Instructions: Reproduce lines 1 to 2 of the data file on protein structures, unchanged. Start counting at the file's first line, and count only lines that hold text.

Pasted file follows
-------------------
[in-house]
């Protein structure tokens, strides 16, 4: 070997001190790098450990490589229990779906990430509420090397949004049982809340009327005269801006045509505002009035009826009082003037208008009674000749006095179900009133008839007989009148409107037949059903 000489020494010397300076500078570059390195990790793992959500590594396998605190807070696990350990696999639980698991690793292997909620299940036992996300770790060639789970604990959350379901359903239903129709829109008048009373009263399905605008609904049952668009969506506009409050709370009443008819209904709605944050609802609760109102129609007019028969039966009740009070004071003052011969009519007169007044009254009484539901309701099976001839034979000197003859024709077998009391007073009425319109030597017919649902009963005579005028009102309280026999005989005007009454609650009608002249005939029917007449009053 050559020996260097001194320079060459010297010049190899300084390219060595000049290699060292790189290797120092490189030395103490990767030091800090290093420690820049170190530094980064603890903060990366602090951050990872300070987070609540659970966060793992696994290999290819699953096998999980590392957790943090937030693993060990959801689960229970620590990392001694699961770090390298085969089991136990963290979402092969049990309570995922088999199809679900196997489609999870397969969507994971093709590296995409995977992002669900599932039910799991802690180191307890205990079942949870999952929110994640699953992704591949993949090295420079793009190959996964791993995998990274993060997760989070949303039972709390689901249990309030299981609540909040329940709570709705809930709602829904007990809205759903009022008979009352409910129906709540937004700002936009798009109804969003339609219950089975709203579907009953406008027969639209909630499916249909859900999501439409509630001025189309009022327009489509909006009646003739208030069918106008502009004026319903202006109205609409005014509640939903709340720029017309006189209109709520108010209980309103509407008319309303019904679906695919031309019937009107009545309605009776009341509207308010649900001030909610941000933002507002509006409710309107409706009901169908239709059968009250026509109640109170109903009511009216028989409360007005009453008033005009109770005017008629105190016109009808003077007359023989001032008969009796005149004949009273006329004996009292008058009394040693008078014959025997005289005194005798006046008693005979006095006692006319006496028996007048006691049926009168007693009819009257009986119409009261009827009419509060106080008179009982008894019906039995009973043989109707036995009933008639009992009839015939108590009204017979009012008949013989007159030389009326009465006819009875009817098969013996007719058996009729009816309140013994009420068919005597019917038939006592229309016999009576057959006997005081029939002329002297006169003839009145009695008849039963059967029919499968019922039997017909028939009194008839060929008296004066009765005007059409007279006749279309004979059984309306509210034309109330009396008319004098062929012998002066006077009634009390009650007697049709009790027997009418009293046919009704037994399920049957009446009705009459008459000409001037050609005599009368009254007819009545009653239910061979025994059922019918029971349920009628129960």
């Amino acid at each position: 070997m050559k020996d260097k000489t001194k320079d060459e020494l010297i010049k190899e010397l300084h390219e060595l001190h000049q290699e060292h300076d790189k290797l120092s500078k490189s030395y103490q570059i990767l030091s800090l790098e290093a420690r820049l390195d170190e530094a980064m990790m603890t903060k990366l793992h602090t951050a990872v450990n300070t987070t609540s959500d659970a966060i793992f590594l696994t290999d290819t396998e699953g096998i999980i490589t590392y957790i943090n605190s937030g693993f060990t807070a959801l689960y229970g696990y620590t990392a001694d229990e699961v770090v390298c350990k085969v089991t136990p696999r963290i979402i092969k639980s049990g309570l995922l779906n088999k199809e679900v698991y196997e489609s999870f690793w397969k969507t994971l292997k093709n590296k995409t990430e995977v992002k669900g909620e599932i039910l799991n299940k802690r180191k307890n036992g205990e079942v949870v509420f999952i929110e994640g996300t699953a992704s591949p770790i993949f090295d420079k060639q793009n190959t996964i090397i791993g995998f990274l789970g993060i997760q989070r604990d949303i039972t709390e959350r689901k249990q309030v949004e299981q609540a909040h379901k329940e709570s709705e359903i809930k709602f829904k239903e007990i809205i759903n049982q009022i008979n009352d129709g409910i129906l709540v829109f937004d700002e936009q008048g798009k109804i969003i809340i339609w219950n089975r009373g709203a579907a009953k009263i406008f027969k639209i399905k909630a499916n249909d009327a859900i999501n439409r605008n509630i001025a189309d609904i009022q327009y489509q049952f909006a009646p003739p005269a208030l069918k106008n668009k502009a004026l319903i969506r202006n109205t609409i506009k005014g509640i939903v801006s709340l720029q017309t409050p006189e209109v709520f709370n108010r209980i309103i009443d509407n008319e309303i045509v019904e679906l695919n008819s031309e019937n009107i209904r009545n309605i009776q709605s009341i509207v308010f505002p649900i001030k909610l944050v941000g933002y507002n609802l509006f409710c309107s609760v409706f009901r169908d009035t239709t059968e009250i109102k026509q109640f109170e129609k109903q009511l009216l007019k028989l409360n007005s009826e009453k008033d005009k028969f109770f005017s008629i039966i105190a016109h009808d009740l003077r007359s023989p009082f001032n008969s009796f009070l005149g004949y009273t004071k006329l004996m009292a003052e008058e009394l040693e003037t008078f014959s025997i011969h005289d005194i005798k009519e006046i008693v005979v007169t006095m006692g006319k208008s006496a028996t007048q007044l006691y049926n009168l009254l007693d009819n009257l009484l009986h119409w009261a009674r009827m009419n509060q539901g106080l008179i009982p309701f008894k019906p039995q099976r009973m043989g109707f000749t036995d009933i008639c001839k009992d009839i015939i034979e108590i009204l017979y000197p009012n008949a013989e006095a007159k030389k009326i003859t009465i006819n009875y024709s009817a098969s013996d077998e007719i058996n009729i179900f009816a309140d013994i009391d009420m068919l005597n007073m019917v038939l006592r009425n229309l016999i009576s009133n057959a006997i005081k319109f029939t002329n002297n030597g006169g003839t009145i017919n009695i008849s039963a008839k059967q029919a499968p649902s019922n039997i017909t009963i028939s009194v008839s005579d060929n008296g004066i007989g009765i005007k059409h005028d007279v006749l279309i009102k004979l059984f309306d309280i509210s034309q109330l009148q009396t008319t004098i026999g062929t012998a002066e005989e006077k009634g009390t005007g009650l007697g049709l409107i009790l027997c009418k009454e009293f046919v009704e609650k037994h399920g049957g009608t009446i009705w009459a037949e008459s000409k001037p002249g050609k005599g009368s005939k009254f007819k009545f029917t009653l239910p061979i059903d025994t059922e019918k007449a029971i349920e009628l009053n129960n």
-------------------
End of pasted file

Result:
[in-house]
């Protein structure tokens, strides 16, 4: 070997001190790098450990490589229990779906990430509420090397949004049982809340009327005269801006045509505002009035009826009082003037208008009674000749006095179900009133008839007989009148409107037949059903 000489020494010397300076500078570059390195990790793992959500590594396998605190807070696990350990696999639980698991690793292997909620299940036992996300770790060639789970604990959350379901359903239903129709829109008048009373009263399905605008609904049952668009969506506009409050709370009443008819209904709605944050609802609760109102129609007019028969039966009740009070004071003052011969009519007169007044009254009484539901309701099976001839034979000197003859024709077998009391007073009425319109030597017919649902009963005579005028009102309280026999005989005007009454609650009608002249005939029917007449009053 050559020996260097001194320079060459010297010049190899300084390219060595000049290699060292790189290797120092490189030395103490990767030091800090290093420690820049170190530094980064603890903060990366602090951050990872300070987070609540659970966060793992696994290999290819699953096998999980590392957790943090937030693993060990959801689960229970620590990392001694699961770090390298085969089991136990963290979402092969049990309570995922088999199809679900196997489609999870397969969507994971093709590296995409995977992002669900599932039910799991802690180191307890205990079942949870999952929110994640699953992704591949993949090295420079793009190959996964791993995998990274993060997760989070949303039972709390689901249990309030299981609540909040329940709570709705809930709602829904007990809205759903009022008979009352409910129906709540937004700002936009798009109804969003339609219950089975709203579907009953406008027969639209909630499916249909859900999501439409509630001025189309009022327009489509909006009646003739208030069918106008502009004026319903202006109205609409005014509640939903709340720029017309006189209109709520108010209980309103509407008319309303019904679906695919031309019937009107009545309605009776009341509207308010649900001030909610941000933002507002509006409710309107409706009901169908239709059968009250026509109640109170109903009511009216028989409360007005009453008033005009109770005017008629105190016109009808003077007359023989001032008969009796005149004949009273006329004996009292008058009394040693008078014959025997005289005194005798006046008693005979006095006692006319006496028996007048006691049926009168007693009819009257009986119409009261009827009419509060106080008179009982008894019906039995009973043989109707036995009933008639009992009839015939108590009204017979009012008949013989007159030389009326009465006819009875009817098969013996007719058996009729009816309140013994009420068919005597019917038939006592229309016999009576057959006997005081029939002329002297006169003839009145009695008849039963059967029919499968019922039997017909028939009194008839060929008296004066009765005007059409007279006749279309004979059984309306509210034309109330009396008319004098062929012998002066006077009634009390009650007697049709009790027997009418009293046919009704037994399920049957009446009705009459008459000409001037050609005599009368009254007819009545009653239910061979025994059922019918029971349920009628129960």